Ketchel was just twenty-four years old. Yet how he left his mark in such a tragically short space of time! He had cultivated a reputation as one of the most feared men on earth in a straight fight. He was a natural, vicious, two-fisted fighter with a colossal punch in either hand, who had terrorised the middleweight division and even challenged the great Jack Johnson during a sensational professional career that spanned just seven years between 1903 and 1910.

Ketchel was a natural born puncher. At first sight, he looked scrawny and pallid of complexion. He frequently looked nervous and drawn when he entered the ring. But he generated his great power from wide shoulders beautifully muscled arms and a wealth of natural talent.

He was a mid-western boy from Grand Rapids, Michigan, but a Wild West man at heart, who began to carve his indelible mark on boxing with a quick succession of early knockouts in the Montana towns of Butte, Miles City, Helena, Gregson Springs and Great Falls. He quickly became known to local boxing writers as the Montana Wonder.Part 2 On Next Page...........

06-23-2009, 11:51 AM
When Stan graduated to the major league, he locked horns with fellow greats Billy Papke and Joe Thomas in some of the most thrilling fights ever seen in California.

By the time Ketchel moved back east at the tail end of his career, he was in his prime as one of the most destructive fighters the ring has ever seen. His punching power, to this day, is acknowledged in boxing circles as being truly exceptional.

Former Ring editor Nat Fleischer got to know Ketchel well and spoke often of the Assassin’s multi-faceted character. Hype Igoe, a great New York boxing writer and raconteur, was even closer to Ketchel and his ever shifting moods. There is little doubt that Stan had a psychotic nature. He once shot a friend in the foot during a raging temper, then wept uncontrollably with remorse as he picked the man up in his arms and rushed him to a doctor.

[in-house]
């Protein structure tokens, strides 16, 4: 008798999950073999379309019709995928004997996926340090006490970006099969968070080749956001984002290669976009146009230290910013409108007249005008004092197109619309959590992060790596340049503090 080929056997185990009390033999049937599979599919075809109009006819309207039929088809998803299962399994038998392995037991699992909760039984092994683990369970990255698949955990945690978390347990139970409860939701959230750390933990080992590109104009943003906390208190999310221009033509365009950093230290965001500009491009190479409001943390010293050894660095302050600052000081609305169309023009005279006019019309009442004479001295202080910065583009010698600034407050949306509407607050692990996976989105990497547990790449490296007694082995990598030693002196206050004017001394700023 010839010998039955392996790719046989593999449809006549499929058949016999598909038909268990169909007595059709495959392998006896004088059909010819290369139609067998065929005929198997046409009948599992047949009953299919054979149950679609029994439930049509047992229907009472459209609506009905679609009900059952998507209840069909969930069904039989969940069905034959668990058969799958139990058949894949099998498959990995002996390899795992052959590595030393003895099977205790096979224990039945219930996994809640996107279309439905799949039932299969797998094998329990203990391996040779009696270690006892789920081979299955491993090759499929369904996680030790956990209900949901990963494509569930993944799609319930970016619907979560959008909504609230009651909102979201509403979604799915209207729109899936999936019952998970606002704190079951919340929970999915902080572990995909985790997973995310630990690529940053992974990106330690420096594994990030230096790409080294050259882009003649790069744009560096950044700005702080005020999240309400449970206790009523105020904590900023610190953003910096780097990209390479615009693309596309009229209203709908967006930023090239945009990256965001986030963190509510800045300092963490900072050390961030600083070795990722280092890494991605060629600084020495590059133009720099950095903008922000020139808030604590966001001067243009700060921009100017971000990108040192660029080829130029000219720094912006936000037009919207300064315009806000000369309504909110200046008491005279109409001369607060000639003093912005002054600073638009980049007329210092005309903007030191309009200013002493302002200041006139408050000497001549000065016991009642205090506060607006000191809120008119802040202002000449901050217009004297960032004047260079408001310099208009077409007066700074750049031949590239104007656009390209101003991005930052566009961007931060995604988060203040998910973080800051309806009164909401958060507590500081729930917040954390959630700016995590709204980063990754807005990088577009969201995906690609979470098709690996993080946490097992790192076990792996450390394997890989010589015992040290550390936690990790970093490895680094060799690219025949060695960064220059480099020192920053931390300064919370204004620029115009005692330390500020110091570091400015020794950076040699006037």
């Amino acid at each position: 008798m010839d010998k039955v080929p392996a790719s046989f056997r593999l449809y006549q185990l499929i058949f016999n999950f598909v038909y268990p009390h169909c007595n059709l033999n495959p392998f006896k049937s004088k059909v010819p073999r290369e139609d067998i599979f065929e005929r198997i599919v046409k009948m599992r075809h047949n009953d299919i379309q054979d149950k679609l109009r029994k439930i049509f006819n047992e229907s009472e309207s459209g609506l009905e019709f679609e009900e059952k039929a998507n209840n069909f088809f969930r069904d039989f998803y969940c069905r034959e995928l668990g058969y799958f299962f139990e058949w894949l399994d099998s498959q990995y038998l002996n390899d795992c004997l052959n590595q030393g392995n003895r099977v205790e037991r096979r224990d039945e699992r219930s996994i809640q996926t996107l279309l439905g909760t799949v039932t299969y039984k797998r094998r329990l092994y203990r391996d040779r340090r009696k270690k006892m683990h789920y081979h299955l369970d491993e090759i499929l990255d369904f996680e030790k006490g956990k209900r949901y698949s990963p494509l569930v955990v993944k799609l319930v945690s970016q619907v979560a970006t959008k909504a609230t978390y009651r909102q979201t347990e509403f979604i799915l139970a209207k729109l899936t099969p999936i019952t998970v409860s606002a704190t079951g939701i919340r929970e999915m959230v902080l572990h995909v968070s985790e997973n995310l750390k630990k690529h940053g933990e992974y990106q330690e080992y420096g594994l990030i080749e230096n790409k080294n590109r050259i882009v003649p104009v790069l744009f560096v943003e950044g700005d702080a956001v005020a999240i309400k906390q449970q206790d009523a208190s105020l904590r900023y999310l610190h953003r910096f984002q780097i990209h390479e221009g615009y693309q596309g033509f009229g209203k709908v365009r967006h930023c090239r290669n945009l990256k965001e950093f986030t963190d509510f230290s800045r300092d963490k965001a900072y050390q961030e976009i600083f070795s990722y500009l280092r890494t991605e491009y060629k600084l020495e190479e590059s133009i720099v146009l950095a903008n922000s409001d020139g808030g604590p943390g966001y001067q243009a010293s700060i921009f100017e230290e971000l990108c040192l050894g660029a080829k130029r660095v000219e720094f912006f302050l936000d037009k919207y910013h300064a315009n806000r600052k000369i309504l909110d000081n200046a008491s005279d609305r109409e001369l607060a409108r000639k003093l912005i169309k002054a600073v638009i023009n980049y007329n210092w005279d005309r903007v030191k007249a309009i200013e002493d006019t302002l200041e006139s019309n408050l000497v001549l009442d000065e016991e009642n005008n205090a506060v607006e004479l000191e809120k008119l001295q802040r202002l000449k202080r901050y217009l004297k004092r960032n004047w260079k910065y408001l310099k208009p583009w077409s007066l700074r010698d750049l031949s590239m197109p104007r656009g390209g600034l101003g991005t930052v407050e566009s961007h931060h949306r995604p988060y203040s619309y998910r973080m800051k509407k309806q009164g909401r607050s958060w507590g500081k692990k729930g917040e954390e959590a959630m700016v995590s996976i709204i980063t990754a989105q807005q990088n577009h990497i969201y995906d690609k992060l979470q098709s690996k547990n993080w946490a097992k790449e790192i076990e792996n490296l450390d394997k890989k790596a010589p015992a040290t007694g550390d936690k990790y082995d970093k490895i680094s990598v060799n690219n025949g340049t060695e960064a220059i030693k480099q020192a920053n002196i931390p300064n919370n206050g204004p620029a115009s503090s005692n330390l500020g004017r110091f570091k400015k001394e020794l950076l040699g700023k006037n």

Recalling Ketchel, who was known as Steve to his close friends, Hype Igoe said, “He was a many sided individual. He could be as tame as a new born babe, as vicious as a lion trying to protect its cubs, as lovable as a mother and as treacherous as a villain.

“I never knew him to sit down to a meal without first laying his big blue six-shooter across his lap. I never could quite understand just why he went so armed. I nearly died of anxiety in Wheeling, West Virginia, one morning, when we went to breakfast in the Clark House.

“One of the waiters gave Ketchel a snippy answer about the kind of eggs and bacon they had on tap and I saw Steve reach for the gun under the table cloth.”

Ketchel was in a foul mood. He had broken his left hand in his recent fight with Frank Klaus and the pain from the swelling was driving him to despair. Igoe knew that he had to do some fast thinking to avoid a disaster. “I bit into my thin water glass and cut my mouth purposely, and with blood running from my lips I yelled for Ketchel to see me to the wash room. He stuck his gun in his waistband and hustled me off. I insisted that I was bleeding to death and he must hustle me to a doctor. Anything to get away from that waiter. The ruse worked.”

Igoe adored Ketchel and had a somewhat vague and tenuous managerial claim on him when Stanley first came to New York. That arrangement was abruptly terminated. Returning from a trip with Ketchel to Philadelphia, Hype was sitting in a Pullman drawing room when Stanley came in and threw two of his pistols on the table. “I want to talk a little business to you, Hype. I think I prefer having Wilson Mizner manage me from now on.”

“That’s fine,” said Hype calmly.

Igoe might have pulled more strings for Ketchel than Stanley ever realised. Writer Damon Runyon always insisted that the Assassin was ‘carried’ by Sam Langford in their famous six-rounds duel of 1910 and that Hype was instrumental in negotiating an easier ride for Stanley than he might otherwise have had. Well, maybe and maybe not.

On October 15 1910, Ketchel’s favourite gun could not save him from his killer. Stanley had been living a fast life since losing to Jack Johnson and had travelled to Pete Dickerson’s ranch for some much needed rest and healthy exercise. Ketchel was quickly back to his old self and fighting fit again. He talked confidently of putting on some extra weight and taking a second crack at Johnson.